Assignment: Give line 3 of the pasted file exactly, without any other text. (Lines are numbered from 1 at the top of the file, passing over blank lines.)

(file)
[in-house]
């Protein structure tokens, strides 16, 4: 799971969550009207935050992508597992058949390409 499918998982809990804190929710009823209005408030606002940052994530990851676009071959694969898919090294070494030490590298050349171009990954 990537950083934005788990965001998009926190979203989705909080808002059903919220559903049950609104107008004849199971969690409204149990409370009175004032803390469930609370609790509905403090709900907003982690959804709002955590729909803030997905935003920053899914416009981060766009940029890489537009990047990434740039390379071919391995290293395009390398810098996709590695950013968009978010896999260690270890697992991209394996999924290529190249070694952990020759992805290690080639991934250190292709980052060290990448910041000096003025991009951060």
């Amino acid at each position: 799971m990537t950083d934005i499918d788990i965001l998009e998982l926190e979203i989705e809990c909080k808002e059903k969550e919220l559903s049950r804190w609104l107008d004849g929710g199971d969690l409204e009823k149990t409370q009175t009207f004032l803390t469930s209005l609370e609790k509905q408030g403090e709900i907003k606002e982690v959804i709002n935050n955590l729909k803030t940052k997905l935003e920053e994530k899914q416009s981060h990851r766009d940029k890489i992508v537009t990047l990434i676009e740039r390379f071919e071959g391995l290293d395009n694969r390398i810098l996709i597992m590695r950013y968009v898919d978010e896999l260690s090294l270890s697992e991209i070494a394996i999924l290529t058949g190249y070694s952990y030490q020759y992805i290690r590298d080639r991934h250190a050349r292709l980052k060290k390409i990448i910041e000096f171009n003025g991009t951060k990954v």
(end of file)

């Amino acid at each position: 799971m990537t950083d934005i499918d788990i965001l998009e998982l926190e979203i989705e809990c909080k808002e059903k969550e919220l559903s049950r804190w609104l107008d004849g929710g199971d969690l409204e009823k149990t409370q009175t009207f004032l803390t469930s209005l609370e609790k509905q408030g403090e709900i907003k606002e982690v959804i709002n935050n955590l729909k803030t940052k997905l935003e920053e994530k899914q416009s981060h990851r766009d940029k890489i992508v537009t990047l990434i676009e740039r390379f071919e071959g391995l290293d395009n694969r390398i810098l996709i597992m590695r950013y968009v898919d978010e896999l260690s090294l270890s697992e991209i070494a394996i999924l290529t058949g190249y070694s952990y030490q020759y992805i290690r590298d080639r991934h250190a050349r292709l980052k060290k390409i990448i910041e000096f171009n003025g991009t951060k990954v």